by Bryan Caplan
On one level, most modern anarchists agree fully that education and persuasion are the most effective way to move society towards their ultimate destination. There is the conviction that "ideas matter"; that the state exists because most people honestly and firmly believe that the state is just, necessary, and beneficial, despite a few drawbacks. Winston Churchill famously remarked that, "It has been said that democracy is the worst form of government, except all the others that have been tried." The anarchist's goal is to disprove Churchill's claim: To show that contrary to popular belief, Western democracy is not only bad but inferior to a very different but realistic alternative.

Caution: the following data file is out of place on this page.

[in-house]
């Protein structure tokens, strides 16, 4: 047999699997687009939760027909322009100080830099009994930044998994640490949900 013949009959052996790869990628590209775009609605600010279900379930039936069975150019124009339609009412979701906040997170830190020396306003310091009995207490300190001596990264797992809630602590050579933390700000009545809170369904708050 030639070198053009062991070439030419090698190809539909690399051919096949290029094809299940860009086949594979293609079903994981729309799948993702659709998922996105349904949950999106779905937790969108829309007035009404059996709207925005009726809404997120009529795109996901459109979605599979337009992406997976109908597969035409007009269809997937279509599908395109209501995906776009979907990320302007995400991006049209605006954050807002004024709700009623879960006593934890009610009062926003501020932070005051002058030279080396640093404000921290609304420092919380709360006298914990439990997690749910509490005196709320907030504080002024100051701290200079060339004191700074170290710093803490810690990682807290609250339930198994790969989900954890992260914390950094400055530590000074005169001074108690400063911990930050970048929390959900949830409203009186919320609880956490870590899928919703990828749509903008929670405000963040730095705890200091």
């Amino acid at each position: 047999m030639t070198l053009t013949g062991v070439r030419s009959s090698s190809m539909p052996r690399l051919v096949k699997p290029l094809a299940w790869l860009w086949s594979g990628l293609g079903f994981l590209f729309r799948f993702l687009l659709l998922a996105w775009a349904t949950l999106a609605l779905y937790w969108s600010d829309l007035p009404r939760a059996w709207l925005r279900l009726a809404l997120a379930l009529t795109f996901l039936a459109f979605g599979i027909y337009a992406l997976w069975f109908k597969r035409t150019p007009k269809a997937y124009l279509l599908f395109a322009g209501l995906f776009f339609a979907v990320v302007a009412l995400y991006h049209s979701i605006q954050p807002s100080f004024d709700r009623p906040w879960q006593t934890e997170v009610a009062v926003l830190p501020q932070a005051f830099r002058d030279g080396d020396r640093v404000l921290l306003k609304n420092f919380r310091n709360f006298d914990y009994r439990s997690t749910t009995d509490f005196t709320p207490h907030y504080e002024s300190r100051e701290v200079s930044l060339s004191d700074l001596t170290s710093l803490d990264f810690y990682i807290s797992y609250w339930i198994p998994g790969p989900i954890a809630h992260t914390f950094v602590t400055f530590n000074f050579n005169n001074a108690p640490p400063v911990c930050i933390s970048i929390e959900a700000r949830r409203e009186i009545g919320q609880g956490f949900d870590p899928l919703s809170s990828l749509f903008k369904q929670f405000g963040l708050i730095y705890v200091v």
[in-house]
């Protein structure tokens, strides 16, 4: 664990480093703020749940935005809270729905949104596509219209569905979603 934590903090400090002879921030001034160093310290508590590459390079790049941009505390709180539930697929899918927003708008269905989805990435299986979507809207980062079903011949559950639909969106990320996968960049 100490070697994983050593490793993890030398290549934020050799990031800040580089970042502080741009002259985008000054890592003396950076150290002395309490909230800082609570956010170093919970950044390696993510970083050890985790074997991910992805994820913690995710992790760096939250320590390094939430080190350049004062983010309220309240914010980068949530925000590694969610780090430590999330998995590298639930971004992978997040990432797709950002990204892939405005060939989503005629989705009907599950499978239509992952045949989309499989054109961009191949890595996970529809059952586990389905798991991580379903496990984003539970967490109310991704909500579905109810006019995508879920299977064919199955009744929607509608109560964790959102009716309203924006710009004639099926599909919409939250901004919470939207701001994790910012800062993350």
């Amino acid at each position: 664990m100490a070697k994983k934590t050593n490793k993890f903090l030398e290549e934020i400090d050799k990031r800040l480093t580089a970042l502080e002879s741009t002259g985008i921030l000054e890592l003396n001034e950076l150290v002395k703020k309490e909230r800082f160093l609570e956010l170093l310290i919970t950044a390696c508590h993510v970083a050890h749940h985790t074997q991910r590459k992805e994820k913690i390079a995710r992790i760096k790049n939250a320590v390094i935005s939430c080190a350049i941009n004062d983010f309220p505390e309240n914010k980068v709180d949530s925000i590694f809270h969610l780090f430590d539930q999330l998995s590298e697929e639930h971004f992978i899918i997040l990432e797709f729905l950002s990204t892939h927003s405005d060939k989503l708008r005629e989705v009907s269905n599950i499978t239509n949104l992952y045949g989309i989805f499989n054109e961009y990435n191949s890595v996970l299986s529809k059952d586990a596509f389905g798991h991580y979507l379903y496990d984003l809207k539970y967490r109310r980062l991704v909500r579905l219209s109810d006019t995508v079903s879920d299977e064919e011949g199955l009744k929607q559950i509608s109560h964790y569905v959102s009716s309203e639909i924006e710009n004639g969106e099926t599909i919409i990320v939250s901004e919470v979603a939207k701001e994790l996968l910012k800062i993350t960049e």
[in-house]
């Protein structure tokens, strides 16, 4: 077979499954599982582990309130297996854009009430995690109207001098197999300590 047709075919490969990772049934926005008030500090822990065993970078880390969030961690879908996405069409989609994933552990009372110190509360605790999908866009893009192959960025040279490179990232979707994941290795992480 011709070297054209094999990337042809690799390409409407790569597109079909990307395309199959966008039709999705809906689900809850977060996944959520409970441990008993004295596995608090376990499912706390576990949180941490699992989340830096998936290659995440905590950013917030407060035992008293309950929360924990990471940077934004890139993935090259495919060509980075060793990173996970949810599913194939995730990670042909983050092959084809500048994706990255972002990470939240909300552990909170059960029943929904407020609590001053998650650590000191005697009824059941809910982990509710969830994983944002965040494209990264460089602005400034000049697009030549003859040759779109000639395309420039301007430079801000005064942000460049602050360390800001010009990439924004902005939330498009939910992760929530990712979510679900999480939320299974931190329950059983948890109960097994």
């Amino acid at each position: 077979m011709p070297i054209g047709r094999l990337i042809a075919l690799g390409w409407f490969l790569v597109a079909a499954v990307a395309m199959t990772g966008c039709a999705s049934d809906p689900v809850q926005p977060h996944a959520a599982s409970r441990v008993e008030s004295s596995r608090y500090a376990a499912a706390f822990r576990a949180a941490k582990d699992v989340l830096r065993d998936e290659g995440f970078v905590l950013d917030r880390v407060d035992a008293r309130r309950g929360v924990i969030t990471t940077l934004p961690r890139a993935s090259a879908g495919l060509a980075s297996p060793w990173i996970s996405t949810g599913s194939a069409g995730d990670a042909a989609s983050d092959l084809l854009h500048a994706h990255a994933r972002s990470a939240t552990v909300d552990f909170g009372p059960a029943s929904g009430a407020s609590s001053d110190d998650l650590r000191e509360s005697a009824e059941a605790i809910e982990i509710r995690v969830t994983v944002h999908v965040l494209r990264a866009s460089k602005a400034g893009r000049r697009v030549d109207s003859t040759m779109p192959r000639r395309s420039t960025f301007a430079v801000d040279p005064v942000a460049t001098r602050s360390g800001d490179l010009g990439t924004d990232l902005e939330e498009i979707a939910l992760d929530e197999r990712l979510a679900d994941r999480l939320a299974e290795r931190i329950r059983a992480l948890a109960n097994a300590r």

Aside from this, the similarity between anarchist approaches breaks down. In particular, what should the "transitional" phase look like? Anarcho-capitalists generally see every reduction in government power and activity as a step in the right direction. In consequence, they usually support any measure to deregulate, repeal laws, and cut taxation and spending (naturally with the caveat that the cuts do not go nearly far enough). Similarly, they can only hail the spread of the underground economy or "black market," tax evasion, and other acts of defiance against unjust laws.
The desirable transitional path for the left-anarchist is more problematic. It is hard to support expansion of the state when it is the state that one opposes so fervently. And yet, it is difficult to advocate the abolition of e.g. welfare programs when they are an important means of subsistence for the oppressed lower classes of capitalist society. Perhaps the most viable intermediate step would be to expand the voluntary alternatives to capitalist society: Voluntary communes, cooperatives, worker-owned firms, or whatever else free people might establish to fulfil their own needs while they enlighten others.